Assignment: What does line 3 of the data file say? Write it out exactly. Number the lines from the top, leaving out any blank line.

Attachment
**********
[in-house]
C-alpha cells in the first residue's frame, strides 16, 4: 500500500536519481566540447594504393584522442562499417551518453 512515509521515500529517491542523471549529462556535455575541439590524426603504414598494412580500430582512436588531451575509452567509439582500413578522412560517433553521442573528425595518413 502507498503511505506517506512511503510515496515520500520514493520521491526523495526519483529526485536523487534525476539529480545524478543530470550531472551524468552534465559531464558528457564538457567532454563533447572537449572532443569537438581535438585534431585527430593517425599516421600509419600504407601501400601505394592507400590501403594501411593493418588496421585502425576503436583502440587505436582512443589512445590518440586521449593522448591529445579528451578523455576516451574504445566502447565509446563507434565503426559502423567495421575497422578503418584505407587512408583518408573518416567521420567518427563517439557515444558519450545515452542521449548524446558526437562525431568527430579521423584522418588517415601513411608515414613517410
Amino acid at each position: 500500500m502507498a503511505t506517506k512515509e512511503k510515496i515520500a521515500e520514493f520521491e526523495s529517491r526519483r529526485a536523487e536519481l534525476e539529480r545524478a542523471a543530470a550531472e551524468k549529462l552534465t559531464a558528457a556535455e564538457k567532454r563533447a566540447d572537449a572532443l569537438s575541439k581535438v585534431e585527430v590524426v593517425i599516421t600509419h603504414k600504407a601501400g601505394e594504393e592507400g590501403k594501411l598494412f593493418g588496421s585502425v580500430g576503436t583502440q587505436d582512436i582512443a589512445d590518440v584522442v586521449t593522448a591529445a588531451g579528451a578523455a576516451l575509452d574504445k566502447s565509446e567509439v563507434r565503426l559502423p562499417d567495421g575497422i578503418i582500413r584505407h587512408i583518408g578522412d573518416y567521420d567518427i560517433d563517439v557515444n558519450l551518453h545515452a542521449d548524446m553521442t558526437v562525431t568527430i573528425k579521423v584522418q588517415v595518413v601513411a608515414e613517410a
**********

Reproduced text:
Amino acid at each position: 500500500m502507498a503511505t506517506k512515509e512511503k510515496i515520500a521515500e520514493f520521491e526523495s529517491r526519483r529526485a536523487e536519481l534525476e539529480r545524478a542523471a543530470a550531472e551524468k549529462l552534465t559531464a558528457a556535455e564538457k567532454r563533447a566540447d572537449a572532443l569537438s575541439k581535438v585534431e585527430v590524426v593517425i599516421t600509419h603504414k600504407a601501400g601505394e594504393e592507400g590501403k594501411l598494412f593493418g588496421s585502425v580500430g576503436t583502440q587505436d582512436i582512443a589512445d590518440v584522442v586521449t593522448a591529445a588531451g579528451a578523455a576516451l575509452d574504445k566502447s565509446e567509439v563507434r565503426l559502423p562499417d567495421g575497422i578503418i582500413r584505407h587512408i583518408g578522412d573518416y567521420d567518427i560517433d563517439v557515444n558519450l551518453h545515452a542521449d548524446m553521442t558526437v562525431t568527430i573528425k579521423v584522418q588517415v595518413v601513411a608515414e613517410a